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Is Peyote Addictive?

What is Peyote?

Peyote (Lophophora williamsii) is a cactus native to the Sonoran Desert and grows wild in the southwestern United States and Mexico. The main psychoactive chemical is mescaline which produces hallucinogenic effects such as illusions, hallucinations, and altered perceptions of reality including, space, time, and body images.

History of Peyote Use

For centuries, peyote has been used as a physical and spiritual medicine in Native American culture. In peyote rituals, the user experiences feelings of inner tranquility, heightened awareness, oneness with life, and rapid thought processes throughout altered states of consciousness. The experiences are thought to provide spiritual enlightenment and to gain insight into unconscious teachings from the peyote experience.

Today, peyote is classified as an illegal substance except for sacramental use by the Native American Church and its members in parts of the United States and western Canada.

Peyote Dependence and Addiction

hallucinogens dependence

Peyote use can lead to tolerance and dependence.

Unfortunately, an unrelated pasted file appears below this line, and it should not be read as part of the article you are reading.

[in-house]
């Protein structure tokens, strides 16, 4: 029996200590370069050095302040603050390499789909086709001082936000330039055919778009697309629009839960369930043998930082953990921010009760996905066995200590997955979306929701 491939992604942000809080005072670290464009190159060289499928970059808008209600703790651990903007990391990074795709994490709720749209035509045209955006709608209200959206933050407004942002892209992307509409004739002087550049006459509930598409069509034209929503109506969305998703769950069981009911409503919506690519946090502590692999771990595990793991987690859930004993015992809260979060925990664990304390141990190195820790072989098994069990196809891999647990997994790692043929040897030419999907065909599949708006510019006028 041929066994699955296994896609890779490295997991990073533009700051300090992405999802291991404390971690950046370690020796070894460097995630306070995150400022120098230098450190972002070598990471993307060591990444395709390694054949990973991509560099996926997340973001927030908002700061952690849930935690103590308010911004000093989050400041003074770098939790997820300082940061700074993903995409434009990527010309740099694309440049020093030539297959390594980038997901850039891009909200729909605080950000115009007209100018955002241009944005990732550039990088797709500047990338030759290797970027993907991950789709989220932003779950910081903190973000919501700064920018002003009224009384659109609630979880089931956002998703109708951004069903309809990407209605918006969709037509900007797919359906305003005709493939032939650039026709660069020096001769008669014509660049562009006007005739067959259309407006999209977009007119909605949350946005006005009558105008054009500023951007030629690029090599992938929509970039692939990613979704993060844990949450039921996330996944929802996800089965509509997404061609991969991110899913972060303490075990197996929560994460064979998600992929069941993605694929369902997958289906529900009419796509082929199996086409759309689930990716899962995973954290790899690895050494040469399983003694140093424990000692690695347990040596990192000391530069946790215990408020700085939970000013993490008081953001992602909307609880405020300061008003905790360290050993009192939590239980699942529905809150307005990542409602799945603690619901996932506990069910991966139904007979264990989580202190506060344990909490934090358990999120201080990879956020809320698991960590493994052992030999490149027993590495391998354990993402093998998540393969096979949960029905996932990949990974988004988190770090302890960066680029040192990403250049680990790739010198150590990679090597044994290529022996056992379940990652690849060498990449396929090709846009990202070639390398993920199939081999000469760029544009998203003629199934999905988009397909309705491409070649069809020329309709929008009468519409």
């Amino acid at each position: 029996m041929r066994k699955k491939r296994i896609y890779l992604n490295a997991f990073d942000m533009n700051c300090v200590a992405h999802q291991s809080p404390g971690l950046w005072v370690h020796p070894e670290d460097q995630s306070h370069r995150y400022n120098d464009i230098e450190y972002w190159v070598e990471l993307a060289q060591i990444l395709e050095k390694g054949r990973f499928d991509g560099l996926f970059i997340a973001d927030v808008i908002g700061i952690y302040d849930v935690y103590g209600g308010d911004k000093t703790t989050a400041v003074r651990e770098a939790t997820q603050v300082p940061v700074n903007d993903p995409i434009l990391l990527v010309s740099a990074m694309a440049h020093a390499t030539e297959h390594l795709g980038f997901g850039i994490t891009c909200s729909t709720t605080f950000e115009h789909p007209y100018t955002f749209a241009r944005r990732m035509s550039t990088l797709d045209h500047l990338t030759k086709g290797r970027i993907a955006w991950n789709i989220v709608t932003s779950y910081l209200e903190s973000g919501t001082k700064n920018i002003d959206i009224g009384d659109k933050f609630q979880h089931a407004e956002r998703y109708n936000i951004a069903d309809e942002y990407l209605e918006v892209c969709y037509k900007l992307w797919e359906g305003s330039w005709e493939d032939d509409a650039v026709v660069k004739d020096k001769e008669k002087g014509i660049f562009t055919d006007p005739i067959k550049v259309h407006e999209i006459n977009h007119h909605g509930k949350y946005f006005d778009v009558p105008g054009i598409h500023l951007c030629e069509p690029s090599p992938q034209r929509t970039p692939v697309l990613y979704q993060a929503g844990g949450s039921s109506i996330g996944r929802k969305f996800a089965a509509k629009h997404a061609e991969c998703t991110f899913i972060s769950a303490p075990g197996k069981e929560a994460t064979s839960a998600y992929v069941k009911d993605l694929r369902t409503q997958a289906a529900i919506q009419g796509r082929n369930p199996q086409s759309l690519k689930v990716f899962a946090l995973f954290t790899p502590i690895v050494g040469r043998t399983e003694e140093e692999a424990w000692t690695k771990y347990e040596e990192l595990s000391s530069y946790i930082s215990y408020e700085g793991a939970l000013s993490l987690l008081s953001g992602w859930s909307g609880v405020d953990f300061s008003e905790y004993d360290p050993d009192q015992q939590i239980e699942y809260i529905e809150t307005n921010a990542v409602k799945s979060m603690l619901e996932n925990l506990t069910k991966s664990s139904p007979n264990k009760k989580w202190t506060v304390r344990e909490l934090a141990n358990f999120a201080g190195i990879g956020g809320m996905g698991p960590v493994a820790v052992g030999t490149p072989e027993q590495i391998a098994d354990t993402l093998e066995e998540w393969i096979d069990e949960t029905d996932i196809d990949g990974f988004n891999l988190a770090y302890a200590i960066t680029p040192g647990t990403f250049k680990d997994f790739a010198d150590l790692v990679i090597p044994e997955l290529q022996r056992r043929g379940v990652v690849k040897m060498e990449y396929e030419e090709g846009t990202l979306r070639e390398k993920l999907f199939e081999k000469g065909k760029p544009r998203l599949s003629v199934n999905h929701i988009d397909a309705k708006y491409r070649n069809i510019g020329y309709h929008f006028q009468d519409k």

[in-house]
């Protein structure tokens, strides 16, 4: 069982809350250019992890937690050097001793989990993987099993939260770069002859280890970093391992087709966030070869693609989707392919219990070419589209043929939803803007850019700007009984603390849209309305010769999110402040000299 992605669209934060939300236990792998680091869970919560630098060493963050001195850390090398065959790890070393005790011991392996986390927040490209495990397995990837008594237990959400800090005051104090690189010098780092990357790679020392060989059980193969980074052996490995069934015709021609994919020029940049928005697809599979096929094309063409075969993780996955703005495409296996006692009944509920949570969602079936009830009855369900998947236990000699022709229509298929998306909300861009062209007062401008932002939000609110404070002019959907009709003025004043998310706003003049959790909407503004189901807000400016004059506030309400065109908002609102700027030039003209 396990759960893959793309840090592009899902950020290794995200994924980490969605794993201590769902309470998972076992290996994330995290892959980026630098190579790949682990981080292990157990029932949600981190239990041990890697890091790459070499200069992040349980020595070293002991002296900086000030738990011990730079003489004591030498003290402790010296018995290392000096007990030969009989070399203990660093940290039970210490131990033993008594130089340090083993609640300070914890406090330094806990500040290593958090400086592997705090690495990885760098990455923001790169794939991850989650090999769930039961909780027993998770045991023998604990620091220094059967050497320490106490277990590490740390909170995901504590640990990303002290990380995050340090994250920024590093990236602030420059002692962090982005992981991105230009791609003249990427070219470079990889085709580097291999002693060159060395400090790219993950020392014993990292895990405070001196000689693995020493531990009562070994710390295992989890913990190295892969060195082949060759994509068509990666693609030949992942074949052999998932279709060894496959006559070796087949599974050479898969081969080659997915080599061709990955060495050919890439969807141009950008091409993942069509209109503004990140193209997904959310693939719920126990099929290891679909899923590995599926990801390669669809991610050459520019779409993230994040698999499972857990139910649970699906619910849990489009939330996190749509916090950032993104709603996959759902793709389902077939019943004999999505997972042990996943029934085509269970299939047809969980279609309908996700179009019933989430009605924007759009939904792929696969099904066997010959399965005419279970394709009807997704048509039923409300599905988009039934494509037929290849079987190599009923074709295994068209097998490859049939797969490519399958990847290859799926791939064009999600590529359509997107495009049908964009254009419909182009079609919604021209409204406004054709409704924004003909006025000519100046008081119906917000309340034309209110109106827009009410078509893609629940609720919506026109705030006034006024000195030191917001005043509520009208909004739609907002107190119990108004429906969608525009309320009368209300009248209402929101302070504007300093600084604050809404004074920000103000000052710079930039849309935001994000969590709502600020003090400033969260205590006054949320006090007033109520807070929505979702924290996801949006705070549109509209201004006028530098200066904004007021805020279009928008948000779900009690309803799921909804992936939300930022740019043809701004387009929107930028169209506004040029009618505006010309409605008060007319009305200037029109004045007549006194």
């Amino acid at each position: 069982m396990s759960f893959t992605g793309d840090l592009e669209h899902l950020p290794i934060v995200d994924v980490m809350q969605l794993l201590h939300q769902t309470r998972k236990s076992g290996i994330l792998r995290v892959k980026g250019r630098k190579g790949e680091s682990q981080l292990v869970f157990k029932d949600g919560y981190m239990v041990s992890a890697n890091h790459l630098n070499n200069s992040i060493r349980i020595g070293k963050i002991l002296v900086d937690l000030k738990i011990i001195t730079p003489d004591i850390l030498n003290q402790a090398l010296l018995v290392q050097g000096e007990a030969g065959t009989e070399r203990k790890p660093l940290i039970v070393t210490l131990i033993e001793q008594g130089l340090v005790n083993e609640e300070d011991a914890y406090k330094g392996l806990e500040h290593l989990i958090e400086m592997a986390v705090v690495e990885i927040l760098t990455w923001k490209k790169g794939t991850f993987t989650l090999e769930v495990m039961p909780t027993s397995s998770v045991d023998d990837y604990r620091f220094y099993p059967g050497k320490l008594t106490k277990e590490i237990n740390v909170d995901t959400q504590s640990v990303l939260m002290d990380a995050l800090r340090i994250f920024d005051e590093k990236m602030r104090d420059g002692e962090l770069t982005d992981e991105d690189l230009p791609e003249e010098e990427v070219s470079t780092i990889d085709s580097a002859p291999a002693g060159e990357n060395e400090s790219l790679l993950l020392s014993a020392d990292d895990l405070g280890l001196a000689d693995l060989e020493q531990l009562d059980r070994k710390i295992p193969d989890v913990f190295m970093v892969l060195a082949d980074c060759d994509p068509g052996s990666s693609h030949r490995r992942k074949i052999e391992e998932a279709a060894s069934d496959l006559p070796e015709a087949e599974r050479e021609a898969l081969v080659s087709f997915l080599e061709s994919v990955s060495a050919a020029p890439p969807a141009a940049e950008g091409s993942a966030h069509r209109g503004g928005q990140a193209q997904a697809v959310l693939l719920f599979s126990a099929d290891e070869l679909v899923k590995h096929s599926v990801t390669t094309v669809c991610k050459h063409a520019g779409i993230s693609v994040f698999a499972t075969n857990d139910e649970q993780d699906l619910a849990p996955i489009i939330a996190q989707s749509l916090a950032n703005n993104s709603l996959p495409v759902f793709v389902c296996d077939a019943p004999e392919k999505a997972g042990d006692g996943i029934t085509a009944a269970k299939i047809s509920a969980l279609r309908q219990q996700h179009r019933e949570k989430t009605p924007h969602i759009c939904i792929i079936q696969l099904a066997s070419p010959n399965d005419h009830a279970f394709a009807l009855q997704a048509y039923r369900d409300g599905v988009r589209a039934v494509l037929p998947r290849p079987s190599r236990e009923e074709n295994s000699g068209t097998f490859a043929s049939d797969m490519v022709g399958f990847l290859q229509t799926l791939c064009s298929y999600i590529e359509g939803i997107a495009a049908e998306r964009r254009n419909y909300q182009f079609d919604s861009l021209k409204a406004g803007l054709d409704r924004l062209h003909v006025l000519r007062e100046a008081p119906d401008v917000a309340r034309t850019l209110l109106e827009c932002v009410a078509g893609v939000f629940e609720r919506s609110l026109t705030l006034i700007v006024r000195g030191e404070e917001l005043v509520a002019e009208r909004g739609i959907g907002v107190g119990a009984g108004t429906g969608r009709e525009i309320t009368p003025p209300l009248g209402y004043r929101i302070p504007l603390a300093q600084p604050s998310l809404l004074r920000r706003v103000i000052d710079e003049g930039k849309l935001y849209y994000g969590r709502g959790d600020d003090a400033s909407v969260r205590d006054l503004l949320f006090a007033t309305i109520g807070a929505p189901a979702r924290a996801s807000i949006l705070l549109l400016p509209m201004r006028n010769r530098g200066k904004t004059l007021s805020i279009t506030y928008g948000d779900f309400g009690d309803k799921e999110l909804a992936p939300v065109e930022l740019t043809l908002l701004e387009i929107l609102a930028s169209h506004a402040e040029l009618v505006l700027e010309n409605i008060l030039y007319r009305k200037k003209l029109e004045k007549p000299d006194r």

Primarily, peyote is not addictive. However, some users may be prone to psychological dependence because they become addicted to the “spiritual journey” or “trips” they experience. There is no known data for physical dependence to peyote or the natural chemical mescaline it contains. Further studies are needed however, regarding the possibility that mescaline abuse may cause psychological dependency.

Peyote Tolerance

With repeat and daily use, tolerance to peyote or mescaline can develop rapidly and may occur within 3-6 days. Once a tolerance is developed the person will have to remain abstinent from hallucinogens, including those that have a cross tolerance such as LSD and psilocybin, for several days before they can restore desired sensitivity to the hallucinogen effects.

Methods of Use

Peyote tops, known as buttons, are eaten, brewed into tea, or their powder may be packaged into capsules that are orally ingested. It can also be sprinkled on leafy substances such as tobacco or marijuana and smoked.

Peyote Abuse

Many hallucinogen abusers have co-occurring mental health or substance abuse disorders, and some abusers are more likely than others to abuse hallucinogens because of environmental and societal influences. Abuse of mescaline from the peyote cactus is generally, limited, due to geographical availability to certain populations.However,mescaline can be synthetically produced and this type of mescaline may have more abusive potential because of greater ease of access.

Adverse Effects from Abuse

According to the Center for Substance Abuse Research, “The chemical structure of mescaline is very similar to that of the neurotransmitters dopamine and norepinephrine, thus the drug can interfere with their actions in the brain.” Extensive abuse may cause psychological impairments such as cognitive difficulties, memory loss, unexpected flashbacks, paranoia, and other psychosis resembling schizophrenia.

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